To help children on their way, they need to learn to ‘coast’ when reading, through paired and shared activities. Phonics needs to be taught along with enjoyment of reading and other skills, such as inference and prediction. Interventions such as Reading Recovery can feel highly pressured. In fact, any intervention can make the child feel they need ‘fixing’, are defective, make them feel scrutinised.
Remember, fiction is imagining, factual books are connecting ideas. Reading is not just words/data on a page, it changes and illuminates our brain and thinking.
It’s a complicated process but eventually readers take off and they don’t look back!
Phonics is a good start but perhaps not the panacea many would have us believe.
Guided spelling or ‘Spelling between the desks’, is a new concept of mine!
Informed in part by mine and others’ approaches to maths. We are essentially trying to get inside the mind of the student to help to guide and explore their own thinking, in order to model HOW to think analytically about spelling. Often when I ask why a child has made a certain choice, they will say ‘it SOUNDED like that’ or worse ‘I DON’T KNOW!’.
Whilst the children are working, you can circulate around the desks to support key students.
Questions the teacher should ask:
Children will start to take an analytical, metacognitive approach to spelling – will become empowered and better equipped to self-check work.
Why does this work:
Spelling becomes an integrated part of teaching, students learn to become ambitious in tackling spelling and curious about how words work, leading to greater resilience around spelling.
What you will need:
An awareness of how words work, how to use affixes and identify roots, a knowledge of spelling rules and conventions. Some knowledge of articulation, phonics and the history of our language.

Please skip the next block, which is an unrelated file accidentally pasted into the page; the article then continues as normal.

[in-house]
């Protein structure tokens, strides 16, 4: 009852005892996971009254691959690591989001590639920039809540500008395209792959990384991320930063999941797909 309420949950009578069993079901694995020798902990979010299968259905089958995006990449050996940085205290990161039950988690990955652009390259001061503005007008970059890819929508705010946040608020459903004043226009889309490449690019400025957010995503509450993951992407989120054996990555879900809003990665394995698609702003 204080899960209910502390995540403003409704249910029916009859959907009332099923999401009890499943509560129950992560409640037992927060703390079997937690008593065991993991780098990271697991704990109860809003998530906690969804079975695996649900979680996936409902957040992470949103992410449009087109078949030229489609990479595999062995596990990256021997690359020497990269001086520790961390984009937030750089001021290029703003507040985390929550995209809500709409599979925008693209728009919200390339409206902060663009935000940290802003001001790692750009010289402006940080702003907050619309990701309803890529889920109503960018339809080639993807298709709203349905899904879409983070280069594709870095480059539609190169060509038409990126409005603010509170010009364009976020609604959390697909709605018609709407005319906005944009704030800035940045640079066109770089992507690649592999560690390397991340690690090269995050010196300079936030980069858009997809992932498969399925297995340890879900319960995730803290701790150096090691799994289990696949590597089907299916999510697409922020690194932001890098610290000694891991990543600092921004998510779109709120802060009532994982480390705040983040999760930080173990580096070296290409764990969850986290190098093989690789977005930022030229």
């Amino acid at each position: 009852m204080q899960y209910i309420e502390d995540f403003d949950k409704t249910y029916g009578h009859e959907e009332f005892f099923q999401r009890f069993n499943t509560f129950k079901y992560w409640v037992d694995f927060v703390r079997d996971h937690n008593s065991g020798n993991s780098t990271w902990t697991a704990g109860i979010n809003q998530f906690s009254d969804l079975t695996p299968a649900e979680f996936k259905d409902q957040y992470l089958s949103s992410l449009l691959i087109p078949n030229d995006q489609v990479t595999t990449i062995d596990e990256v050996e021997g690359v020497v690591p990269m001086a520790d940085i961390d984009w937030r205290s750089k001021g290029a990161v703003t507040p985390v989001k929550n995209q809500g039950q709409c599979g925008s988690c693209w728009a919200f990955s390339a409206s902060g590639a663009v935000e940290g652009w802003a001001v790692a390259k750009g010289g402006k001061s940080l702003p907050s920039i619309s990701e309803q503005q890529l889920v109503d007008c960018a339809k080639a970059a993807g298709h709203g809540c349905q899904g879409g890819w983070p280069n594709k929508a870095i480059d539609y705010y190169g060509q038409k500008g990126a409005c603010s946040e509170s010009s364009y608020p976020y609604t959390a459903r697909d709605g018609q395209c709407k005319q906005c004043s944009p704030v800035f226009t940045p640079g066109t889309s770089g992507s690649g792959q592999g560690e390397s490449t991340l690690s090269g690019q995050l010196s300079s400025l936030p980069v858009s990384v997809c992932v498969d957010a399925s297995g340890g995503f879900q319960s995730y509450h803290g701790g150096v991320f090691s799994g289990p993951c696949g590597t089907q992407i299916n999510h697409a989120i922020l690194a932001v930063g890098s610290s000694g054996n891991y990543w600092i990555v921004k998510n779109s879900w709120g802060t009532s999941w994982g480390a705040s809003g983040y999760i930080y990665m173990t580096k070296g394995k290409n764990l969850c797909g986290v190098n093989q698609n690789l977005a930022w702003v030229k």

If your school would like training in these areas contact me!
It can be difficult for Primary schools to identify dyslexia, one of the reasons is that emphasis is on development and some students not being ‘ready’.
How to spot dyslexia:
The suggestion is that given time and opportunity to catch up, they will. Dyslexia is, however, a specific difficulty and students do not typically catch up but fall further behind, until the gap is too wide for them to bridge it. We know from research that students who fall behind in Reception do not catch up and this is why emphasis is now on this phase, in terms of assessment and intervention. We also know that high quality teaching has a considerable impact in this phase.
What is going on for dyslexic learners in Reception/Year One?
To begin with, they struggle to acquire automaticity around letter shape which most other students acquire with varying degrees of ease. Reversals are common in dyslexia (yes, this is SOMETIMES developmental) and they do not readily right themselves but need help to do so. They typically have low working memory and may struggle to follow teaching input, instructions and to remember what they wanted to say/write.
Asking them to write the date and LO is an exercise in frustration as the letters must be held in mind and kept in sequence to transfer to the page when they do not have mastery of letter shape. It is exhausting and energies are best placed elsewhere.
When writing independently, spellings are difficult to decipher. Sometimes vowels are omitted and sometimes in the ‘flow’ of writing, a page of vowel sounds is written as words. I often think of this during choir when we are taught to linger on vowel sounds. Dyslexic students often struggle to identify specific sounds in words due to low proprioceptive feedback.
The writing demonstrates b/d confusion and a lack of sound awareness.
In Year Two, the student started the alphabet writing 8 (this was done for 6 months) and for reading, Toe by Toe. The student did not take the end of KS2 SATs. School provided Fischer Family Trust as a reading intervention. The student also began Apples and Pears, a structured programme which incorporates phonics. How to use the writing 8:
The opening ‘wonst aponatim’ demonstrates a difficulty with language closure. The writing includes reversals e.g., p/q and the writer has missed sounds e.g., staride for started. Spelling is phonetic e.g., windo for window.